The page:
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Yvette Cooper [holding answer 10 April 2002]: The International Agency for Research on Cancer (IARC) of the World Health Organisation (WHO) recently evaluated the evidence on breast screening. The results of the evaluation were announced on Tuesday 19 March this year and confirmed earlier advice as to the effectiveness of breast screening.
IARC concluded that trials have provided sufficient evidence for the efficacy of mammography screening of women between 50 and 69 years and that the reduction in mortality from breast cancer among women who chose to participate in screening programmes was estimated to be about 35 per cent.
The working group which consisted of 24 experts from 11 countries also considered the earlier criticisms of the trials and concluded that many of these were unsubstantiated, and the remaining deficiencies were judged not to invalidate the trials' findings.
Mr. Burns: To ask the Secretary of State for Health (1) what assessment he has made of the extent of mastectomies carried out as a precaution on women who have had a tumour detected by breast screening but were of a kind that may never develop into cancer; 
Yvette Cooper [holding answer 10 April 2002]: One in five breast cancers detected through screening will be found when still within the milk duct. This is called Ductal Carcinoma In Situ (DCIS). DCIS is difficult to treat as it is not known which women might progress rapidly to invasive cancer and need extensive treatment, and which women could be managed more conservatively. Detecting DCIS does not necessarily lead to mastectomy. Treatment options are always discussed with women and most women will be offered a choice between mastectomy and less drastic treatment.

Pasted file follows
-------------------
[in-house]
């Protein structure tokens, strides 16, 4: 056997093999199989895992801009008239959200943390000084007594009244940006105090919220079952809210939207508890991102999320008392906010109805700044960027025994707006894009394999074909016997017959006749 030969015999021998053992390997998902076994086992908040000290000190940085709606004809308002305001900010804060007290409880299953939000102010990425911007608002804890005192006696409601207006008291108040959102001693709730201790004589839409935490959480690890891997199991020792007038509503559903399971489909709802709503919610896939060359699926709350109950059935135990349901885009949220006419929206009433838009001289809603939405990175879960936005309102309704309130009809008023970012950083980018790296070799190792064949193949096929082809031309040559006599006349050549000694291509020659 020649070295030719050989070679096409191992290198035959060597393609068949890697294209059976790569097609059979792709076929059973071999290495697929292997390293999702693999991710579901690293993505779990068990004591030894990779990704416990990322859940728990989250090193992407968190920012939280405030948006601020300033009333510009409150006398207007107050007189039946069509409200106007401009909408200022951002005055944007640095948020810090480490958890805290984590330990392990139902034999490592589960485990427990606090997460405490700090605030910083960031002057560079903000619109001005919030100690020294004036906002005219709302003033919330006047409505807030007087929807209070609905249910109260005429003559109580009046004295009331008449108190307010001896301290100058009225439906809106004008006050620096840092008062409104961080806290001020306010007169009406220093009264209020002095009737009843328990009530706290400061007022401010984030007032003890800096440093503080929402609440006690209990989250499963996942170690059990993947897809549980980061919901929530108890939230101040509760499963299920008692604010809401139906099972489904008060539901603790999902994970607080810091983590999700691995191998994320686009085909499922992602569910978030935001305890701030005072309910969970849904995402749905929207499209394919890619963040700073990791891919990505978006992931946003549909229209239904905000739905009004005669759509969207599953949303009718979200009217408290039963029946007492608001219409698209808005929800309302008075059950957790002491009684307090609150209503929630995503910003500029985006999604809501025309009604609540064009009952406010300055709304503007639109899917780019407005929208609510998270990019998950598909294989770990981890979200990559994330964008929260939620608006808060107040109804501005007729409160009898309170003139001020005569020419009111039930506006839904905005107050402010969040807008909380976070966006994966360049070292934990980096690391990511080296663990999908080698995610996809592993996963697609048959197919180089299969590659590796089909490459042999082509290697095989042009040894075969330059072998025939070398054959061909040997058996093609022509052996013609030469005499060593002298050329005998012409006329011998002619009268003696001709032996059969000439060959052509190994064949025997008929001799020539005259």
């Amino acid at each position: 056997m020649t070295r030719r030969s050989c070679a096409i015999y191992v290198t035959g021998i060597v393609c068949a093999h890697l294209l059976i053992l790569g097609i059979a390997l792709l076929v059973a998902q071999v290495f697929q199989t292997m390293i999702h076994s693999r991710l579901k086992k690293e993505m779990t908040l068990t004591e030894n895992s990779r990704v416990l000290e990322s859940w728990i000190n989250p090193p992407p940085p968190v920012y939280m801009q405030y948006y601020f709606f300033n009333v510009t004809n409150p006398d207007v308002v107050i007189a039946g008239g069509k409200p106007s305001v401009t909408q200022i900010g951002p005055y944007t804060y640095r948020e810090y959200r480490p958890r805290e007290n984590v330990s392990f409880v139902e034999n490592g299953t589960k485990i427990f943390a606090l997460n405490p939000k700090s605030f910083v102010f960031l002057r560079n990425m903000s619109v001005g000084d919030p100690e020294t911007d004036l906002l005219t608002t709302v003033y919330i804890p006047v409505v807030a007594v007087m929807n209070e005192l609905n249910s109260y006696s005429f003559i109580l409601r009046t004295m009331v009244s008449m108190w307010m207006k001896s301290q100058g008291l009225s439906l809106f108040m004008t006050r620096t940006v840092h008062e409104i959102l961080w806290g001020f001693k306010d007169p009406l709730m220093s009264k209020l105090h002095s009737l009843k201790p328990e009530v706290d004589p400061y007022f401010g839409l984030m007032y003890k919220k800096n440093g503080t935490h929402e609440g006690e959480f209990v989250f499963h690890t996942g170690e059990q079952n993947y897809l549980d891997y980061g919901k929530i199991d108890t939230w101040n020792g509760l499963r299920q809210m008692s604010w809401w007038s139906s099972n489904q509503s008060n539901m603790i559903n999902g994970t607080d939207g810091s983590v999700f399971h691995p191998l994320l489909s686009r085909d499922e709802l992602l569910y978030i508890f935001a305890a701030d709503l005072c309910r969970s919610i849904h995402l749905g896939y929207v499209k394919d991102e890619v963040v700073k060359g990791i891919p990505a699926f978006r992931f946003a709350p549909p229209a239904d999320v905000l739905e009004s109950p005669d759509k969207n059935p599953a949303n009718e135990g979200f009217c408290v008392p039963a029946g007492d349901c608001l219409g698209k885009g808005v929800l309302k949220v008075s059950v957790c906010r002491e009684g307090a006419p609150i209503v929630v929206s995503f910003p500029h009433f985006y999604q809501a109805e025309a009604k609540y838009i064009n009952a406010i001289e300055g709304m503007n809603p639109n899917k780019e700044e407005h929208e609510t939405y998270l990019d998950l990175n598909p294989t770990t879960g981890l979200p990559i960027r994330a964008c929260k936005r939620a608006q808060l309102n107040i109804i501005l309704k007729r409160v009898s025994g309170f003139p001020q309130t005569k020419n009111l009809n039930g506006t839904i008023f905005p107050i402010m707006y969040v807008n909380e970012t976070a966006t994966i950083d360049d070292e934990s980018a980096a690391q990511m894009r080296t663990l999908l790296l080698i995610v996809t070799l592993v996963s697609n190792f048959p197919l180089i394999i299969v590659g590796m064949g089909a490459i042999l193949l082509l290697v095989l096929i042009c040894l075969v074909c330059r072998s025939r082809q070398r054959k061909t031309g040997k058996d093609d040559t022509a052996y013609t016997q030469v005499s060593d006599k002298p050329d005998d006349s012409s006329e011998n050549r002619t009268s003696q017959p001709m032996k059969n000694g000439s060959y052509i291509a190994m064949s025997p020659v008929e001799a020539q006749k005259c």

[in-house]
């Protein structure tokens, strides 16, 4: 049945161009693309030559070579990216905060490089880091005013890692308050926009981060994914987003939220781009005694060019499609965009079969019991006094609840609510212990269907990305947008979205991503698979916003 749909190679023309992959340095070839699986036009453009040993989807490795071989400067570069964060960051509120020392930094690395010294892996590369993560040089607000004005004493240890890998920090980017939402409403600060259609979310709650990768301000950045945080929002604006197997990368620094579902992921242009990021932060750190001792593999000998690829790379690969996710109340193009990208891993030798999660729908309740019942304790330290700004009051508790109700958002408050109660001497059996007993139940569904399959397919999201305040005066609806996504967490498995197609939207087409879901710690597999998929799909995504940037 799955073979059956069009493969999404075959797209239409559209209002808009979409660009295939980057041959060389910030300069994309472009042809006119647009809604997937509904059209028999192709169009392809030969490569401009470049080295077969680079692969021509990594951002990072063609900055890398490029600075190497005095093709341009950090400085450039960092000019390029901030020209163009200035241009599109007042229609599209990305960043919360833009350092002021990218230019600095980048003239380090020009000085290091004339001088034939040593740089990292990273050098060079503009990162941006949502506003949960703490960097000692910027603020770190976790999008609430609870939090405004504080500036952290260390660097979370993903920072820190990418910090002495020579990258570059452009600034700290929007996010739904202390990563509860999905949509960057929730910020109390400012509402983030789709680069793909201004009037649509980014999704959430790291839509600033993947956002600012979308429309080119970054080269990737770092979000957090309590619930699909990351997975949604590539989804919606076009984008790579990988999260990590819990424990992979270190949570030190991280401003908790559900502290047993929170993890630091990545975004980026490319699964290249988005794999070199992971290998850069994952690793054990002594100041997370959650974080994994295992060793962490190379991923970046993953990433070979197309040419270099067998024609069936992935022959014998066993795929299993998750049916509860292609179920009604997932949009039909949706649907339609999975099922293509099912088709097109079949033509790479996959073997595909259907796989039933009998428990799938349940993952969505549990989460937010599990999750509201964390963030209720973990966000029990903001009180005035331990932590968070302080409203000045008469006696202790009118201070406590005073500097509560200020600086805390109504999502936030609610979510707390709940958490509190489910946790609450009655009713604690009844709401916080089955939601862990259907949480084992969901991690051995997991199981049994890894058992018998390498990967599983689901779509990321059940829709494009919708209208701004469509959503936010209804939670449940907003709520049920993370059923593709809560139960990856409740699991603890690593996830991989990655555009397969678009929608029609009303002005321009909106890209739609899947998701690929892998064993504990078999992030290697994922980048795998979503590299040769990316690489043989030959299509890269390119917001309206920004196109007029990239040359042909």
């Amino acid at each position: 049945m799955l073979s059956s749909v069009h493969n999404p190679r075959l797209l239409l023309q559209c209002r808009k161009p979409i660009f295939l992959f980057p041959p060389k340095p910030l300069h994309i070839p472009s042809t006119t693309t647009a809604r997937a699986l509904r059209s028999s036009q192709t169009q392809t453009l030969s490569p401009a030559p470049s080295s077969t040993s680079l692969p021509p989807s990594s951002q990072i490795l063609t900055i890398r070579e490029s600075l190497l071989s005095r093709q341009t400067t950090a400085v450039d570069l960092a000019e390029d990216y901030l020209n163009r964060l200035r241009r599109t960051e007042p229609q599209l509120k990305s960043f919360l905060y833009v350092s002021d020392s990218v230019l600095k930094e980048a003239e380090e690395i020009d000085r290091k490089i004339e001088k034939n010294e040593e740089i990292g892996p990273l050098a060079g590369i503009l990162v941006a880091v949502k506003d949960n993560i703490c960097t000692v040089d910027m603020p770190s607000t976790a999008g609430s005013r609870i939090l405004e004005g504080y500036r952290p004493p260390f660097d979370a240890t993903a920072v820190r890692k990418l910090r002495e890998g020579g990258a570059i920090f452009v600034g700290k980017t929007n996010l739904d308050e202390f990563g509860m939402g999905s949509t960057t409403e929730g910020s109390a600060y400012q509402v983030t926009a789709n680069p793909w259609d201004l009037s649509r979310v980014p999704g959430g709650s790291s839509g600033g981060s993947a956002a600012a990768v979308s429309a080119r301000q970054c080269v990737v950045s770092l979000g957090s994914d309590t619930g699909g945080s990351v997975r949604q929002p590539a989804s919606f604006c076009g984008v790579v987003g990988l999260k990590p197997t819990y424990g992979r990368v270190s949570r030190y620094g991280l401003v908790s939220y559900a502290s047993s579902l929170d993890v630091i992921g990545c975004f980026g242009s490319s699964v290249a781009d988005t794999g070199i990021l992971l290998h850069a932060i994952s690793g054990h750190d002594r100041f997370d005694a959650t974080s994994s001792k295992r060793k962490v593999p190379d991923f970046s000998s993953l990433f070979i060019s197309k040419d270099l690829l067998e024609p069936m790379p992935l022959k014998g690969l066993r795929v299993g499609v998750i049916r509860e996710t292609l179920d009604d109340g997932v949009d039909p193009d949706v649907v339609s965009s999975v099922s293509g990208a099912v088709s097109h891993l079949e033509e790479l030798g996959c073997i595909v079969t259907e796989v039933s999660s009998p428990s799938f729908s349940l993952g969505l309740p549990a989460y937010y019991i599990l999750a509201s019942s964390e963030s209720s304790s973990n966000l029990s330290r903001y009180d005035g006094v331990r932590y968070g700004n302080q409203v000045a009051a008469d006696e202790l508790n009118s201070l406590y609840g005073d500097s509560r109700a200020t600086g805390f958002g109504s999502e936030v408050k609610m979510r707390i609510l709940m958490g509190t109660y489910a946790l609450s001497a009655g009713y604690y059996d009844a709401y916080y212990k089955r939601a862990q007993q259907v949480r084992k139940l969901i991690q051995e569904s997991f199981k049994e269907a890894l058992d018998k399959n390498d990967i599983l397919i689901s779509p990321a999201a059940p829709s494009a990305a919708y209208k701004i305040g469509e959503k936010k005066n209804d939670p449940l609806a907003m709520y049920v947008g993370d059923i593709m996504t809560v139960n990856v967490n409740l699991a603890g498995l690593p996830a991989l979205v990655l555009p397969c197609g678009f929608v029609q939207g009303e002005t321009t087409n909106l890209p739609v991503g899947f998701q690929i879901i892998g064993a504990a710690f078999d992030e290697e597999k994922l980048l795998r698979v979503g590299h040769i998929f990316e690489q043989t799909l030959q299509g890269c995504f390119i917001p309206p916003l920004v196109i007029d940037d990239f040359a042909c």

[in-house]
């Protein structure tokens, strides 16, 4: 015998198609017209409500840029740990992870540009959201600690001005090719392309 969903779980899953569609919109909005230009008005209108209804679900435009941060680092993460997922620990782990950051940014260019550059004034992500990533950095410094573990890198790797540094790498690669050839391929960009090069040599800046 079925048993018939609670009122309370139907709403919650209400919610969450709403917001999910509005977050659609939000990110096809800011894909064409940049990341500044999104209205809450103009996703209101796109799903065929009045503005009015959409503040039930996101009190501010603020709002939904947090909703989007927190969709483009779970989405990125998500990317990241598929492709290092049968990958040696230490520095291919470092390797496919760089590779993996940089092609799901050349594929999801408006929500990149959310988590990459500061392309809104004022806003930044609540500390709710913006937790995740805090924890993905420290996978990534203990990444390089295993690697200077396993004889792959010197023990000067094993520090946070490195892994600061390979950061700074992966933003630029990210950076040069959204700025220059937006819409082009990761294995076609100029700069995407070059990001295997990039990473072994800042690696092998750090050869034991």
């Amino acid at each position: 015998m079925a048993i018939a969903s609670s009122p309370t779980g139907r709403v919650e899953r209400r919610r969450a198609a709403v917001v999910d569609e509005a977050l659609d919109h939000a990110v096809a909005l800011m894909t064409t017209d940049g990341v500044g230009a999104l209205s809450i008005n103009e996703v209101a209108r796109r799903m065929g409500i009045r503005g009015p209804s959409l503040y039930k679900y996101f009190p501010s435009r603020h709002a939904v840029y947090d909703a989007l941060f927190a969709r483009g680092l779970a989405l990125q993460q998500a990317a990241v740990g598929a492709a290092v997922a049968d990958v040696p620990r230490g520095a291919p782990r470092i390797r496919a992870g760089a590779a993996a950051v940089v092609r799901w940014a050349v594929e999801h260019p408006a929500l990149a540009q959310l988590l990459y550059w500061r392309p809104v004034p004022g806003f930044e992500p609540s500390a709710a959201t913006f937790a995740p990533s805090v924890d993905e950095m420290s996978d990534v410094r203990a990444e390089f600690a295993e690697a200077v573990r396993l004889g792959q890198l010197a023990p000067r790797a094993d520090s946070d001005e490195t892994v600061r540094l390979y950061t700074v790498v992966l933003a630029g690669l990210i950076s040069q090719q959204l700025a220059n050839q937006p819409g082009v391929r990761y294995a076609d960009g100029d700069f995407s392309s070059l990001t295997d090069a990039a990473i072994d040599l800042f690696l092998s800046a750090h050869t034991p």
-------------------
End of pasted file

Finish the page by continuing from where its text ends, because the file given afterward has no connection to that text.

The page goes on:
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NHS Cancer Screening Programmes are funding a study to improve quality of care for women with screen detected DCIS. The results of the study will lead to an evidence-based review on the approach taken to the management of women with DCIS. The study is due to report in 2004.
Ms Blears [holding answer 10 April 2002]: The Department takes very seriously the theft of and damage to its property. We keep under continuous review the steps we take to protect our property and introduce new security measures where these are cost effective.
Issue of cable locking devices to secure laptop computers;
Issued guidance to all staff on the identification and record keeping of unique serial numbers for mobile telephones to help deter theft.
Individual authorisations to staff to take mobile IT assets from official premises;
Random searches at building exits by security staff;
Clear written procedures to staff on procedures to protect assets;
Checks to detect unsecured portable property;
Security markings on IT equipment.
Mr. Beith: To ask the Secretary of State for Health which of his Department's projects have received sponsorship since 1997, including (a) details of the sponsor, (b) the nature of the project, (c) the date of the project, (d) the total cost of the project and (e) the amount of money involved in the sponsorship deal.